There are some controversies within Paddle-to-the-Sea. For instance the author gives the Indian’s a language and tone throughout the book that seems to be very stereotypical and comes off very racist. Also the “Indian boy” isn’t given a name. It seems to me that the author is trying to give off a sense that all Indians are the same.

     In short, I thought the book is a great educational tool for teachers who are planning on teaching history or geography of the Great Lakes.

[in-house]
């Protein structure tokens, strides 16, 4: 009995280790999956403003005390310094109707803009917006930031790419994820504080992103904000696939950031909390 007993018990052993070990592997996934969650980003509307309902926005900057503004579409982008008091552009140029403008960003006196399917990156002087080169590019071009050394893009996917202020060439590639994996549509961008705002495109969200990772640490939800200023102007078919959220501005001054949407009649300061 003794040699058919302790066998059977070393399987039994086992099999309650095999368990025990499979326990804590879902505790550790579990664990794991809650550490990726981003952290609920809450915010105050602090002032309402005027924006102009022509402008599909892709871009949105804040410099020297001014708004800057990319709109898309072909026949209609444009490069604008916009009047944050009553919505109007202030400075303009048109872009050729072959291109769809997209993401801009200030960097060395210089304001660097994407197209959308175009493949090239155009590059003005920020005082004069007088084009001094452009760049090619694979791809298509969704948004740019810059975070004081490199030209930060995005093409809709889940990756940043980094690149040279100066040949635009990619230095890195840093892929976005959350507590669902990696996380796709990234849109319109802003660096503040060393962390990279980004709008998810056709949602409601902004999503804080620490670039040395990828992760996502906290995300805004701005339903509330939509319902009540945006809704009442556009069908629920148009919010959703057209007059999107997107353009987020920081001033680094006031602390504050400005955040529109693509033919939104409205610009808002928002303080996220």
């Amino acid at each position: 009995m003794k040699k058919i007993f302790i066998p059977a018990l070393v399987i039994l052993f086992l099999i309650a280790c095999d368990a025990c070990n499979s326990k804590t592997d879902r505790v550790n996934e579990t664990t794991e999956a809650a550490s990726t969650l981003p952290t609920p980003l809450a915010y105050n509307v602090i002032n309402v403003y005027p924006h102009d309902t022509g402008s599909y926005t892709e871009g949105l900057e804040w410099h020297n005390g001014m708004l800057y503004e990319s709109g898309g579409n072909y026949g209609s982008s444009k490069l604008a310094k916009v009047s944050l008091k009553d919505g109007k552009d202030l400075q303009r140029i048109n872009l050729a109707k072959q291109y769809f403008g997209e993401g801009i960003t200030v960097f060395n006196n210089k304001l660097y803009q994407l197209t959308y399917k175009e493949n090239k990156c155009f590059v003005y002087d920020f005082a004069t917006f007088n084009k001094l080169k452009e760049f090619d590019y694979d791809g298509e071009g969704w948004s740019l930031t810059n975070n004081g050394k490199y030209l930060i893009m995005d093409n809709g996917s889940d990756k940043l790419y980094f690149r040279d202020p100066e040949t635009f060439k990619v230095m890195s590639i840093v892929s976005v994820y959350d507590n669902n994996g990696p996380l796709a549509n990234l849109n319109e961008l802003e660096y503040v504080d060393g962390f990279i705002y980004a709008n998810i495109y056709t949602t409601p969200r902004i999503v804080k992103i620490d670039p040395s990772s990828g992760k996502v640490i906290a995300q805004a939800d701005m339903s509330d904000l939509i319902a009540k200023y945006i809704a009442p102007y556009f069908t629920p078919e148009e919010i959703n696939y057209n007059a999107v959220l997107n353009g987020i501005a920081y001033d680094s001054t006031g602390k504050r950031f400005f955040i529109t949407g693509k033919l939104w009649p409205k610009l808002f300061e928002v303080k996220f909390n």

Picture Book Citation

Last Name, First Name. Book Title. Illus. Illustrator First and Last Name. City of Publication: Publisher, Year of Publication.

One Author (No Illustrator)

Last Name, First Name. Book Title. City of Publication: Publisher, Year of Publication.


Two or More Authors: 1)  List the names in the order they appear on the title page. 2) Only the first author's name should be reversed: Last Name, First Name. 3) Use a comma between the           authors' names. Place a period after the last author's name.

Last Name, First Name and 2nd Author First Name Last Name. Book Title. City of Publication: Publisher, Year of Publication.



Will need to look up format for the type of source used.